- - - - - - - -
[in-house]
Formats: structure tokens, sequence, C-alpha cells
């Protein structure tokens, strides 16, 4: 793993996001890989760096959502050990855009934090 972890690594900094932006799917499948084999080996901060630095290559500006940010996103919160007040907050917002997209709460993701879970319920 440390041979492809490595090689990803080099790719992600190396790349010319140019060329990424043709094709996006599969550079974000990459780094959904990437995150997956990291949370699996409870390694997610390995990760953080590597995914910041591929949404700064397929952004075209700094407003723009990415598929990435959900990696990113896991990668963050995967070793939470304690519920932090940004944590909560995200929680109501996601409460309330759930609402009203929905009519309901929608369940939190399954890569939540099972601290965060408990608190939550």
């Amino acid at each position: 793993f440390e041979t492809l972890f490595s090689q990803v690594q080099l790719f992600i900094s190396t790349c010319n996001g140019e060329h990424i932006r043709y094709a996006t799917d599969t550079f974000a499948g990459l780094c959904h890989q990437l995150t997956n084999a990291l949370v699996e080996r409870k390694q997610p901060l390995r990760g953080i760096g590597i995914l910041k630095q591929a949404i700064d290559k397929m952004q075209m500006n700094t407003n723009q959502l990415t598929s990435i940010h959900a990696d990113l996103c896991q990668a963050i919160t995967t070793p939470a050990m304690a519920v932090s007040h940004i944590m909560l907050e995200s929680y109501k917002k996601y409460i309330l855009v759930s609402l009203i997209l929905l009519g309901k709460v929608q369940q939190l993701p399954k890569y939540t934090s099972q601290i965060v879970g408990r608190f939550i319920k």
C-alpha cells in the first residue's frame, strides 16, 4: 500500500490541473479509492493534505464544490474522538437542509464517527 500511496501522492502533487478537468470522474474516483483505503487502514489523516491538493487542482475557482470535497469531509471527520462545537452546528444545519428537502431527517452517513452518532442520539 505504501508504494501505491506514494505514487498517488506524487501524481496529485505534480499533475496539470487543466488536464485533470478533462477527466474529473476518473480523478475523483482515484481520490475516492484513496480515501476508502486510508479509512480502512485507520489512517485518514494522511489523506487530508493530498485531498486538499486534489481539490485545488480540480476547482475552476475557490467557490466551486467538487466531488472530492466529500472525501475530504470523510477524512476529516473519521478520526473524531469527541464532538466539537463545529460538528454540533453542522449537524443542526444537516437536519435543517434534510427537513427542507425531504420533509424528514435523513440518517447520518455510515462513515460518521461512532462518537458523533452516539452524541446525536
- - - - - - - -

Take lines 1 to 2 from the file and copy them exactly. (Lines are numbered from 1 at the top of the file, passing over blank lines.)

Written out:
[in-house]
Formats: structure tokens, sequence, C-alpha cells